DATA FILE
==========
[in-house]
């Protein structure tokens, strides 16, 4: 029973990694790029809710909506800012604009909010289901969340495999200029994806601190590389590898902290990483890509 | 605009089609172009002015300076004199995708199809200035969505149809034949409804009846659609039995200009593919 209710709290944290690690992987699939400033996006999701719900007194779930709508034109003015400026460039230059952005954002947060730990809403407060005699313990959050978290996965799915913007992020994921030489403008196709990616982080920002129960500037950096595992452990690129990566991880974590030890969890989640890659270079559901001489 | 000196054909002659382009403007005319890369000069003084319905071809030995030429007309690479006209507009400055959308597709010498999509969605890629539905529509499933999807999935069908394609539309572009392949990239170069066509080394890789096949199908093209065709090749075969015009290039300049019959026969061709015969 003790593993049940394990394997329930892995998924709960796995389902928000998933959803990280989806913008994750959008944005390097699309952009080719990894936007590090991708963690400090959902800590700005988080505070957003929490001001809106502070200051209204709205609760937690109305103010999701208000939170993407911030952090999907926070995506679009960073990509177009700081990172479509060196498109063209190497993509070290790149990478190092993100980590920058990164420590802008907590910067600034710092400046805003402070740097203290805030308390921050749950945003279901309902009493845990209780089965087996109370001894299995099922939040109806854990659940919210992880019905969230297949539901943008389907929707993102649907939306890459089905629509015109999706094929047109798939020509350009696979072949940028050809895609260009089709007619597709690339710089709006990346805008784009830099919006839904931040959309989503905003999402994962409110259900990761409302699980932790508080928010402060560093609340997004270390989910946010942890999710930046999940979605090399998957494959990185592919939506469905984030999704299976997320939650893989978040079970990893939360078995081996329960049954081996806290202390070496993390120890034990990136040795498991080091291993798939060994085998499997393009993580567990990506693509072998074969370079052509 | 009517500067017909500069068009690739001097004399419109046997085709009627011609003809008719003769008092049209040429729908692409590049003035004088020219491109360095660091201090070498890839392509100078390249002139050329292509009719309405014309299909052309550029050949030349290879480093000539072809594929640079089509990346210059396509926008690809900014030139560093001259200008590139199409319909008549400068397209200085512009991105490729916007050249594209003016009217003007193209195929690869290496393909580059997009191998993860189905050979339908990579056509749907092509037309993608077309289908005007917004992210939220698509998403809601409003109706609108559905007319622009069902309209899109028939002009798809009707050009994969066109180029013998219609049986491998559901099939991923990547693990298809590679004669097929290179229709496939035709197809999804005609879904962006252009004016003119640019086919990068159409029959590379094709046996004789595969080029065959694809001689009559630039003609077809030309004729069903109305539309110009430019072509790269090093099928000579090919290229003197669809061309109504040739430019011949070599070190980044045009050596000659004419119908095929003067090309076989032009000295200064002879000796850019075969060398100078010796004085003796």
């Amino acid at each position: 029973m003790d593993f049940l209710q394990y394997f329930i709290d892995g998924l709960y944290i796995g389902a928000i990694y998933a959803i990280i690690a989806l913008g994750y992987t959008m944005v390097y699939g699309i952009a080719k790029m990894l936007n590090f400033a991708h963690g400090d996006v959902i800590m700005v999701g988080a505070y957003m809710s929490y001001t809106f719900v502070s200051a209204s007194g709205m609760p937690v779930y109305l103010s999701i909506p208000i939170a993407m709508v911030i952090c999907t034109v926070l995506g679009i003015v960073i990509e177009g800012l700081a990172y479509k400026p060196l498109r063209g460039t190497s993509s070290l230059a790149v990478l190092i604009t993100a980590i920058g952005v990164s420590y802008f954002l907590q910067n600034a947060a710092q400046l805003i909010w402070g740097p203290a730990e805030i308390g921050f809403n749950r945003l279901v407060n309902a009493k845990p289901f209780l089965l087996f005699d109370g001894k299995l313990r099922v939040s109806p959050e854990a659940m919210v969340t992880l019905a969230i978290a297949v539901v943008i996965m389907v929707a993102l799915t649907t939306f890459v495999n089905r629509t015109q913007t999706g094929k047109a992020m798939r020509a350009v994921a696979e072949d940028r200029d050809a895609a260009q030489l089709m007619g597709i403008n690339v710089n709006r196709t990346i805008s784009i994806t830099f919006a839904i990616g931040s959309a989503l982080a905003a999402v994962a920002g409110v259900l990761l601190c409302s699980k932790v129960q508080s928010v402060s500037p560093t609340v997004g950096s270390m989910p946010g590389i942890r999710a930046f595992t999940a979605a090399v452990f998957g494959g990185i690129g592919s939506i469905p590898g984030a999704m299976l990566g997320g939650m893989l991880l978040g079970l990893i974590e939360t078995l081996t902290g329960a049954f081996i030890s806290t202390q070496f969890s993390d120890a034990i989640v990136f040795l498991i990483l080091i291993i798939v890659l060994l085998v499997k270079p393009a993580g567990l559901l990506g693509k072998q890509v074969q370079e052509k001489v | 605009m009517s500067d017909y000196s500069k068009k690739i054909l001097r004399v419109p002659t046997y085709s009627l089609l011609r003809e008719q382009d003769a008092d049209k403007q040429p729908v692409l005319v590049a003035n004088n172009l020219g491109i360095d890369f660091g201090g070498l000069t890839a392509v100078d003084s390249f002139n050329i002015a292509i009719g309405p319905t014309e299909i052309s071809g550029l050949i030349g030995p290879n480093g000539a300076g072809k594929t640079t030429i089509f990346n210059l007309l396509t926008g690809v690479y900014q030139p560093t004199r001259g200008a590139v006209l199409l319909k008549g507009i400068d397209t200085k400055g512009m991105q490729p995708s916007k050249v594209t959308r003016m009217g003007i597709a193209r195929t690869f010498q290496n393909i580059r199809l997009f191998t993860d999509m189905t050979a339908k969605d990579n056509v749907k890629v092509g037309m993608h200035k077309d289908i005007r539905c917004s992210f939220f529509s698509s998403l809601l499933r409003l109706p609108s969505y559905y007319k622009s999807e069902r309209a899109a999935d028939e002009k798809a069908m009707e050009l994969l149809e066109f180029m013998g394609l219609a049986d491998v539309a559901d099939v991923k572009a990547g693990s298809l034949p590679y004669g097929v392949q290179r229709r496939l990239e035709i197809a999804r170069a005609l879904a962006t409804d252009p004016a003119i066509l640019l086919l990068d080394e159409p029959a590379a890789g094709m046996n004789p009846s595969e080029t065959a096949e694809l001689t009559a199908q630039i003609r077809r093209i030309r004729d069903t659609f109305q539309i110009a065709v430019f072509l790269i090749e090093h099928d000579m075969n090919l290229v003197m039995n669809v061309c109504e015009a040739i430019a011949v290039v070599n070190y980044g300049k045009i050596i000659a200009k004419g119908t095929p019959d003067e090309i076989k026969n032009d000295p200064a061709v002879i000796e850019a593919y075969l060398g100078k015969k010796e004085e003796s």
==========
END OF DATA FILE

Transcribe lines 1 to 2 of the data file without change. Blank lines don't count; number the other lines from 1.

[in-house]
């Protein structure tokens, strides 16, 4: 029973990694790029809710909506800012604009909010289901969340495999200029994806601190590389590898902290990483890509 | 605009089609172009002015300076004199995708199809200035969505149809034949409804009846659609039995200009593919 209710709290944290690690992987699939400033996006999701719900007194779930709508034109003015400026460039230059952005954002947060730990809403407060005699313990959050978290996965799915913007992020994921030489403008196709990616982080920002129960500037950096595992452990690129990566991880974590030890969890989640890659270079559901001489 | 000196054909002659382009403007005319890369000069003084319905071809030995030429007309690479006209507009400055959308597709010498999509969605890629539905529509499933999807999935069908394609539309572009392949990239170069066509080394890789096949199908093209065709090749075969015009290039300049019959026969061709015969 003790593993049940394990394997329930892995998924709960796995389902928000998933959803990280989806913008994750959008944005390097699309952009080719990894936007590090991708963690400090959902800590700005988080505070957003929490001001809106502070200051209204709205609760937690109305103010999701208000939170993407911030952090999907926070995506679009960073990509177009700081990172479509060196498109063209190497993509070290790149990478190092993100980590920058990164420590802008907590910067600034710092400046805003402070740097203290805030308390921050749950945003279901309902009493845990209780089965087996109370001894299995099922939040109806854990659940919210992880019905969230297949539901943008389907929707993102649907939306890459089905629509015109999706094929047109798939020509350009696979072949940028050809895609260009089709007619597709690339710089709006990346805008784009830099919006839904931040959309989503905003999402994962409110259900990761409302699980932790508080928010402060560093609340997004270390989910946010942890999710930046999940979605090399998957494959990185592919939506469905984030999704299976997320939650893989978040079970990893939360078995081996329960049954081996806290202390070496993390120890034990990136040795498991080091291993798939060994085998499997393009993580567990990506693509072998074969370079052509 | 009517500067017909500069068009690739001097004399419109046997085709009627011609003809008719003769008092049209040429729908692409590049003035004088020219491109360095660091201090070498890839392509100078390249002139050329292509009719309405014309299909052309550029050949030349290879480093000539072809594929640079089509990346210059396509926008690809900014030139560093001259200008590139199409319909008549400068397209200085512009991105490729916007050249594209003016009217003007193209195929690869290496393909580059997009191998993860189905050979339908990579056509749907092509037309993608077309289908005007917004992210939220698509998403809601409003109706609108559905007319622009069902309209899109028939002009798809009707050009994969066109180029013998219609049986491998559901099939991923990547693990298809590679004669097929290179229709496939035709197809999804005609879904962006252009004016003119640019086919990068159409029959590379094709046996004789595969080029065959694809001689009559630039003609077809030309004729069903109305539309110009430019072509790269090093099928000579090919290229003197669809061309109504040739430019011949070599070190980044045009050596000659004419119908095929003067090309076989032009000295200064002879000796850019075969060398100078010796004085003796």